"They do it because it's the right thing to do and it's great P.R.," Hammond says of the company sponsorships. "And it's a great way to get their employees involved in the community in which either their headquarters are in or where their employees live."
Many companies help supply the labor for KaBOOM! builds, often as part of a convention or corporate retreat. Hammond says more than once he's overheard an executive say, "There's no way this is going to get done in one day," upon f irst showing up at the build site.
"Of course as the day goes on, the posts go up, the decks go in, the structure starts to come together, the slides go on, the safety surfacing goes in, the concrete goes on and soon the executive is patting himself and his friends on the back saying, ‘See, I told you we were going to
get this done.'
"The confidence really grows through the course of the day."
Because of the successes that KaBOOM! has generated, Hammond has received quite a bit of recognition. He's rubbed shoulders with Colin Powell and Al Gore at a playground in Philadelphia, shared the stand with Hillary Rodham Clinton in Ireland and was recently named to the "40 Under 40" list by (rain's Chicago Business magazine, an honor Oprah Winfrey received a decade ago. Instantly likeable, Hammond is full of energy and blessed with a great sense of humor. He has the vision of Henry Ford and the compassion of Albert Schweizer with the personality of Chris Farley.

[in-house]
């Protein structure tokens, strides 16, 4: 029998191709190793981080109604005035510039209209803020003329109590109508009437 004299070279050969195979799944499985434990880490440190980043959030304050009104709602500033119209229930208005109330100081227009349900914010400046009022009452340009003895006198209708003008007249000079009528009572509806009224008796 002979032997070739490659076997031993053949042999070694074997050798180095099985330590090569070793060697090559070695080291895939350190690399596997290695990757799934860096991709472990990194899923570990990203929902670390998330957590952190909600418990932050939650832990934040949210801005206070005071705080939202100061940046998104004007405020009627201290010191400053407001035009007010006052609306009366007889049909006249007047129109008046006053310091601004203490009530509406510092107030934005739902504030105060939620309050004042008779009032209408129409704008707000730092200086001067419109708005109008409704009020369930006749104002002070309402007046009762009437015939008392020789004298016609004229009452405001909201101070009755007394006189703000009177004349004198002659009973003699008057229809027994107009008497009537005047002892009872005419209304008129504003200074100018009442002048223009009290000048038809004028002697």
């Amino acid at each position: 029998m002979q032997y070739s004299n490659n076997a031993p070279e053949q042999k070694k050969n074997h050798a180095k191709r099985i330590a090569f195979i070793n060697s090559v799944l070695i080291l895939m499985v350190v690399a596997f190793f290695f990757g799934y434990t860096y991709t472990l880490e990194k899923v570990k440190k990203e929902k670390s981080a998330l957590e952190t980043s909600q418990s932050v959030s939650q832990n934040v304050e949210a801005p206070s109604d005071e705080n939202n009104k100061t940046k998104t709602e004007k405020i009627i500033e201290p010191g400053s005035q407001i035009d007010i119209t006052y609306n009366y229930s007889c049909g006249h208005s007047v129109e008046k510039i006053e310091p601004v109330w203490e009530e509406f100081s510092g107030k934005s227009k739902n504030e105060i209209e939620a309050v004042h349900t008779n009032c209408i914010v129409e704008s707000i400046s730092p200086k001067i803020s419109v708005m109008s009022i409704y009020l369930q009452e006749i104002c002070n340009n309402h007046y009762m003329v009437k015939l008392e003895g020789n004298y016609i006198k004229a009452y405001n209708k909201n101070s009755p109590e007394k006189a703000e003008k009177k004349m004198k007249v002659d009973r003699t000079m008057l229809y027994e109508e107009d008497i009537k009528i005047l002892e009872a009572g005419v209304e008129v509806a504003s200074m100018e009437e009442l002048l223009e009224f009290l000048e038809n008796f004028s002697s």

"I enjoy fun," he says. " I'm very passionate about what I do. And I like to surround myself with people who are passionate. "And I have what I would call a 'justice nerve' - when I see something wrong, then I go do something about it."
People are Eating KaBOOM! Up
Ben & Jerry's add a new flavor to lineup
KaBOOM! is now so cool that it can be found in your grocer's freezer.
Ben & Jerry's, the innovative ice cream maker known for its social mission, is partnering with KaBOOM! to build new playgrounds. A portion of every sale of its all-new flavor KaBerry KaBOOM! will go to fund three new playgrounds: one on the East Coast, one on the West Coast and one in the Central United States.
"We're thrilled to be part of the positive changes that building much needed playgrounds can brings," says Ben & Jerry's spokesperson Molly Hanlon "This program is a great fit with Ben & Jerry's longstanding philosophy of giving back to the community, and our new KaBerry KaBOOM! flavor is all about playfulness. This red-and-white combination of strawberry and blueberry ice creams is leaded with tongue tickling white fudge-covered cracklin' candy, then kissed with a blueberry swirl!"
Each of three Ben & Jerry's sponsored playground builds will be constructed by local area grocery stores. convenience stores and scoop shops, while other retailers around the country will have the chance to develop playgrounds of their own. A team of Ben & Jerry's employees will also descend on Boston to help construct a playground there this spring.
As for KaBerry KaBOOM! itself ... "It's very good ice cream," says KaBOOM! CEO Darrell Hammond. "If you let it melt in your mouth, you get the sensation of Pop Rocks. And if you just eat it, it's like eating strawberry ice cream with rice krispies."